When asked what happened when the three approached the British border, she replied: “Nothing happened at [the] border” – a common problem with the Eurotunnel crossing, where large queues can force border guards to fast track commuters. The woman is believed to have slept in the boot of the car.
They used the Eurotunnel, and she recalls: “The worst thing is I was told she was Syrian. She was Tunisian. A mutual friend told us. I don’t think it’s normal. Most do it for money. So they say.”
But she says she was not paid herself, but rather committed the act out of kindness for what she thought was a Syrian refugee fleeing war.
“All I know about people smuggling is what I have read in mainstream press,” she told Breitbart London.
“Clare got a later boat back to [the] UK and we drove [the lady] to Clare’s house where her husband and five kids were waiting. My husband drove. At the time we were happy and pleased to get the woman out of that filthy jungle. I wasn’t best pleased to then find out she’s Tunisian and was upset when I found out I could have gone to prison!”
Ask if she would still have taken the woman if she had known she wasn’t Syrian, however, the woman told Breitbart London: “Maybe I would have.”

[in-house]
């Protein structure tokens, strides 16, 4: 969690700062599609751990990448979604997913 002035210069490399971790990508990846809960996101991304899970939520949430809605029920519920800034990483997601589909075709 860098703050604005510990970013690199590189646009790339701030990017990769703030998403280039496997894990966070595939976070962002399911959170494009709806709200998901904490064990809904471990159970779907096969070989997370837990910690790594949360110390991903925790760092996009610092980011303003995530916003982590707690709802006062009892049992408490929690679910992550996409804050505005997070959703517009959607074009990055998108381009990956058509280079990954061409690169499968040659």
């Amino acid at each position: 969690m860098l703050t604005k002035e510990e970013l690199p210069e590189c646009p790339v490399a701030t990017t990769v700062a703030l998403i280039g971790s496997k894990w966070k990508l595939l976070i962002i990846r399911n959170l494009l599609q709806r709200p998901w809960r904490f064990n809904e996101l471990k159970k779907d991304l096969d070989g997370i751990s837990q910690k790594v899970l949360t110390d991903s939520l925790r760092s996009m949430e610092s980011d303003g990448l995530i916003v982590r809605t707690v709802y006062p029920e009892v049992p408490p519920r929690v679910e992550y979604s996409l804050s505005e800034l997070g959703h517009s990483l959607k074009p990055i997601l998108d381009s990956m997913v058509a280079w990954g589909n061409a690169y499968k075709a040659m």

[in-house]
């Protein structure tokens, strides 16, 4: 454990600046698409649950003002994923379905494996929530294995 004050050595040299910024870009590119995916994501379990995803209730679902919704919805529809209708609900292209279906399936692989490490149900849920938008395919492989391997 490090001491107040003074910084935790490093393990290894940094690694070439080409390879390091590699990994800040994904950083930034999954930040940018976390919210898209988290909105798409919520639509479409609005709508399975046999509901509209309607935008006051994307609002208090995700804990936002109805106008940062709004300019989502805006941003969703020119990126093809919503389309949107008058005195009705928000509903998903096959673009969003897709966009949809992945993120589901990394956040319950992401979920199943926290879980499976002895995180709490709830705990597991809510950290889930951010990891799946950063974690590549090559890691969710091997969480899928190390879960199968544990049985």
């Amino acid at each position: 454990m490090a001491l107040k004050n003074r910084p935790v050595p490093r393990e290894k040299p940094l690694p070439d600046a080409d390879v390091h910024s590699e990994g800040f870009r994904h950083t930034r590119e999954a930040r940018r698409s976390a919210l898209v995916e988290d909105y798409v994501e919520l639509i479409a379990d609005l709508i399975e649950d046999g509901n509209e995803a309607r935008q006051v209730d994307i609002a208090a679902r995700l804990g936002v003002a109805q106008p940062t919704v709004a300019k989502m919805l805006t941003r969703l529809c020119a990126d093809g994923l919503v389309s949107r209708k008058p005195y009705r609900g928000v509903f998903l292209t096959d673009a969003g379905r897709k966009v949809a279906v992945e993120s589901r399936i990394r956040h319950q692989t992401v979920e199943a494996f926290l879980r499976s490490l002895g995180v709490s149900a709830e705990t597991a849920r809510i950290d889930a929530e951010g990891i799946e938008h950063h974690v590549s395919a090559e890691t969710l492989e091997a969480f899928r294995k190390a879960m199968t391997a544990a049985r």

Soon after the incident, the woman posted on the Calais Migrant Solidarity group on Facebook, claiming: “No regrets, just shocked I did [it] and having nightmares about it”.
But users quickly encouraged her to remove the post and cover up her crime, stating: “It can be five years in prison. Be careful. And delete this before it incriminates you”. Another said, “better to delete, really… 7178 persons on this page!” A Facebook user followed up: “…and not all of them on the side of refugees”.
As the Facebook conversastion, now deleted, continued, people accused the woman of being “a fake” who may have “catfished” members of the group.
“Well she needs to stop posting this shit! It’s not helping anything or anyone!” said one. Another replied: “Stop posting about it and delete your previous post, you could be threatening the existence of the group of all we know!”
Calais is currently a hotbed of violence and controversy all focused on the migrant camp called the “Jungle.”
Residents of the town have been evicted, threatened with violence, and it was the site of the arrest of the former head of the French Foreign Legion General Piquemal who participated in a PEGIDA march against the current migrant policy of the French government. Visitors to the Jungle camp, including journalists, are routinely attacked as two Dutch filmmakers recently found out. Even a Shakespeare play, put on for the migrants by left-wing activists, was stopped early due to the activities of knife-wielding migrants.
This weekend a video emerged showing a Calais native detailing a life filled with “iron bars and… Molotov cocktails” in the besieged port town, now home to one of Europe’s most notorious migrant camps.
“I don’t know how it happened but one day we found ourselves with thousands of migrants. Actually there are 18,000 at the moment in what they call the ‘Jungle’… the police can’t even enter the Muslim part [of the Jungle], it is prohibited”, said Simone Héricourt.